Segments From this episode
Anyone familiar with Alice in Wonderland remembers the Mad Hatter. But how'd he get the name? Bill Radke talks to Dr. Alison Matthews David, who explains the correlation between hat-making and mental imbalance in 19th-century England.
Greek Prime Minister George Papandreou will head to Berlin tomorrow to ask for an E.U. rescue. Germany will likely have the final say on any bailout, but German officials already aren't keen on the idea. Christopher Werth reports.
Political lobbyists are increasingly drawn to sites like Facebook for their large user base. But some Web content providers are running into a conflict with ad campaigns offering false deals for political action. Brett Neely reports.
The White House is proposing financial reform legislation that would prevent banks from engaging in high-risk proprietary trading. Bill Radke explores the unhappy reception that idea is getting with Marketplace's Nancy Marshall Genzer.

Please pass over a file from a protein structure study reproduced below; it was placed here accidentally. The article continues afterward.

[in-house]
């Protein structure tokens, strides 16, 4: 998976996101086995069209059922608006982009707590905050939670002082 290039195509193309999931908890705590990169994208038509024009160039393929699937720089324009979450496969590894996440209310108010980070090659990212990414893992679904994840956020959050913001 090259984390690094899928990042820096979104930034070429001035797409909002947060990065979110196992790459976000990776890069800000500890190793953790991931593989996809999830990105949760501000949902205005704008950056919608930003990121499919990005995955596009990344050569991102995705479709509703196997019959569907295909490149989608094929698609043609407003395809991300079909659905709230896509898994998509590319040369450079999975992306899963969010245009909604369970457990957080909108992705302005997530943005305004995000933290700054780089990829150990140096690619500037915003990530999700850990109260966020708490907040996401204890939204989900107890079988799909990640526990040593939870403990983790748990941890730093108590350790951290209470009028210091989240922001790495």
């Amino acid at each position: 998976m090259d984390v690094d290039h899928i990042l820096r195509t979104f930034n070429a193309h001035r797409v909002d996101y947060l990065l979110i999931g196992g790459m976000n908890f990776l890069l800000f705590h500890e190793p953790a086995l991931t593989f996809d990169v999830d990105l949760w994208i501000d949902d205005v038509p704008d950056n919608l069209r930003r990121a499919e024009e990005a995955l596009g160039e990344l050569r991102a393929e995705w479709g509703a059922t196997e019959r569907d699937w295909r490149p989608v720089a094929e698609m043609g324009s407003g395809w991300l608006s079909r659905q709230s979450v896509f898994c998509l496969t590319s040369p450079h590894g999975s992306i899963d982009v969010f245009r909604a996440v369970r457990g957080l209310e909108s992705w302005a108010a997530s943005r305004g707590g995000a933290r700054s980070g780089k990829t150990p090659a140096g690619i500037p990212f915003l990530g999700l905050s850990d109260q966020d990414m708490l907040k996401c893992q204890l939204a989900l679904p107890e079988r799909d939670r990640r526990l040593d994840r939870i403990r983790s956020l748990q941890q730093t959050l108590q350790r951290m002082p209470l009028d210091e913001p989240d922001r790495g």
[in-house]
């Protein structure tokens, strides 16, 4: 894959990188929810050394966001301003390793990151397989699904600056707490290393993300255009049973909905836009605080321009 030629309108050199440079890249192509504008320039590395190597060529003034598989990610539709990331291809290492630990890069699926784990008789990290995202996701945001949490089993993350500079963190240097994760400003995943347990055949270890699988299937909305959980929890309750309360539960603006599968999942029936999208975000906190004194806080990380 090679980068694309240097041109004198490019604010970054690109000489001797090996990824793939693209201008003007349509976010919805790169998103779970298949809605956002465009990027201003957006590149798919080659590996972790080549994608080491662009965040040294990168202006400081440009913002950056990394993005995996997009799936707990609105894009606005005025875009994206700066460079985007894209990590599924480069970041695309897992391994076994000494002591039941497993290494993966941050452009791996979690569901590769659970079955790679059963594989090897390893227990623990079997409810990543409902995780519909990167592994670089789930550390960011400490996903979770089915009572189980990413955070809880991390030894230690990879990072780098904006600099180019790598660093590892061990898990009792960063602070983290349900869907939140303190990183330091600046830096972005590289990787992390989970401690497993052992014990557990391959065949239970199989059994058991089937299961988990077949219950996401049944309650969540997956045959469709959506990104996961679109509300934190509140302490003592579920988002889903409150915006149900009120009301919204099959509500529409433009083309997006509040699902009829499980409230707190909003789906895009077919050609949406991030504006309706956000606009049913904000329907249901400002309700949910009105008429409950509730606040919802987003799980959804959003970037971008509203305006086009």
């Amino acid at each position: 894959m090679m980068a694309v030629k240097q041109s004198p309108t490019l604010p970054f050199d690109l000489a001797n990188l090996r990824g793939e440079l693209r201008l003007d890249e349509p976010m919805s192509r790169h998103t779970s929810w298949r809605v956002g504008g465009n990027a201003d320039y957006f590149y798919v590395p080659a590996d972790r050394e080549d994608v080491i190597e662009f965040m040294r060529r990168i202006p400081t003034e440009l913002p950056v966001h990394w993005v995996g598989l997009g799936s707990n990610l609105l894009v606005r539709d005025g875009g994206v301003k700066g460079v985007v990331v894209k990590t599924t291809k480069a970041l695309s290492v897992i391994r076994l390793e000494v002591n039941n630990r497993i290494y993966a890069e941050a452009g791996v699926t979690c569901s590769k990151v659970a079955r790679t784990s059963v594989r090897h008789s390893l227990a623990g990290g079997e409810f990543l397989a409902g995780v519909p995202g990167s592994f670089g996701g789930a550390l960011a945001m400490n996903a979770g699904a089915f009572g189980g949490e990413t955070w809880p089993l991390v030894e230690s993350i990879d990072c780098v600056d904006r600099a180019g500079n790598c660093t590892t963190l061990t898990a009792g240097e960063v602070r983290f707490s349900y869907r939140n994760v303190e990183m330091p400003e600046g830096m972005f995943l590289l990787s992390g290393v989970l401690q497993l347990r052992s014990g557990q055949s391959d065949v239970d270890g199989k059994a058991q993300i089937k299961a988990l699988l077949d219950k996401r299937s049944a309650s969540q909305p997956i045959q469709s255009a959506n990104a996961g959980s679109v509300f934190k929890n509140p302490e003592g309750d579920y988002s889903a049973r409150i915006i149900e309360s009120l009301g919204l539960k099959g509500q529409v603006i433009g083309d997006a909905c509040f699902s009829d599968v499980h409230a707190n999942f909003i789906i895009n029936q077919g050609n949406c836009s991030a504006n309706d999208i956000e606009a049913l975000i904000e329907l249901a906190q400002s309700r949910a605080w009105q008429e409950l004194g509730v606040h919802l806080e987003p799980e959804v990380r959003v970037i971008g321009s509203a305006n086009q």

Tech executives and government officials are converging in a series of meetings on the issue of Internet freedom overseas. Mitchell Hartman explores why the stakes are high for foreign policy and American business.
State governors are waiting to see who made it to the final round of the Race to the Top competition, which provides billions in grants to state educational programs. But Jeremy Hobson reports some have already assumed they've won.
Bankers and bank regulators are testifying before the government's bailout watchdog panel. Citigroup CEO, Vikram Pandit is also there, thanking Congress for saving his company. Bill Radke finds out why from Marketplace's Nancy Marshall Genzer.
The Labor Department says claims for unemployment insurance shrank by 29,000, but snowstorms and bad weather in the northeast are still having an effect on those numbers. Steve Chiotakis talks to Diane Swonk, chief economist at Mesirow Financial.
Marketplace Morning Report for Thursday, March 4, 2010